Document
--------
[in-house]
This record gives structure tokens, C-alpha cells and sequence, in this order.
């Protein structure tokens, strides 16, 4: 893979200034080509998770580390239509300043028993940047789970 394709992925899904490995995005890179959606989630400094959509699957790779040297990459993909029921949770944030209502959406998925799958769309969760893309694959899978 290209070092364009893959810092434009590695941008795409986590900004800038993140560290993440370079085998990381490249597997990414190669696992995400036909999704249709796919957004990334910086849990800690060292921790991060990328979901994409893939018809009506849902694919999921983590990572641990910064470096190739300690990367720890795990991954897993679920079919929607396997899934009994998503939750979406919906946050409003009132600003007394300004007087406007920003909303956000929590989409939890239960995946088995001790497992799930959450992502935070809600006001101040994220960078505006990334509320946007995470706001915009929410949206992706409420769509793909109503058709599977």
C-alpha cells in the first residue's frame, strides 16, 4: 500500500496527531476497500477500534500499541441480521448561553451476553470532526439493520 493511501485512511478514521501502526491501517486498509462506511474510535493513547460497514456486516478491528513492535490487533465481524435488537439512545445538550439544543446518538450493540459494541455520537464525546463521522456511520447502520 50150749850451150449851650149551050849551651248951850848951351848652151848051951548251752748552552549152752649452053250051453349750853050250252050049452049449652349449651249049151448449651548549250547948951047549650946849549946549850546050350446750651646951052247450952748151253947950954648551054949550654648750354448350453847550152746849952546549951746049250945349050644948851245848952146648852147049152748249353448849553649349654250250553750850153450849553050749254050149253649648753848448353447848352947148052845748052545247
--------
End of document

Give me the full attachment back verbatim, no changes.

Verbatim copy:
[in-house]
This record gives structure tokens, C-alpha cells and sequence, in this order.
């Protein structure tokens, strides 16, 4: 893979200034080509998770580390239509300043028993940047789970 394709992925899904490995995005890179959606989630400094959509699957790779040297990459993909029921949770944030209502959406998925799958769309969760893309694959899978 290209070092364009893959810092434009590695941008795409986590900004800038993140560290993440370079085998990381490249597997990414190669696992995400036909999704249709796919957004990334910086849990800690060292921790991060990328979901994409893939018809009506849902694919999921983590990572641990910064470096190739300690990367720890795990991954897993679920079919929607396997899934009994998503939750979406919906946050409003009132600003007394300004007087406007920003909303956000929590989409939890239960995946088995001790497992799930959450992502935070809600006001101040994220960078505006990334509320946007995470706001915009929410949206992706409420769509793909109503058709599977």
C-alpha cells in the first residue's frame, strides 16, 4: 500500500496527531476497500477500534500499541441480521448561553451476553470532526439493520 493511501485512511478514521501502526491501517486498509462506511474510535493513547460497514456486516478491528513492535490487533465481524435488537439512545445538550439544543446518538450493540459494541455520537464525546463521522456511520447502520 50150749850451150449851650149551050849551651248951850848951351848652151848051951548251752748552552549152752649452053250051453349750853050250252050049452049449652349449651249049151448449651548549250547948951047549650946849549946549850546050350446750651646951052247450952748151253947950954648551054949550654648750354448350453847550152746849952546549951746049250945349050644948851245848952146648852147049152748249353448849553649349654250250553750850153450849553050749254050149253649648753848448353447848352947148052845748052545247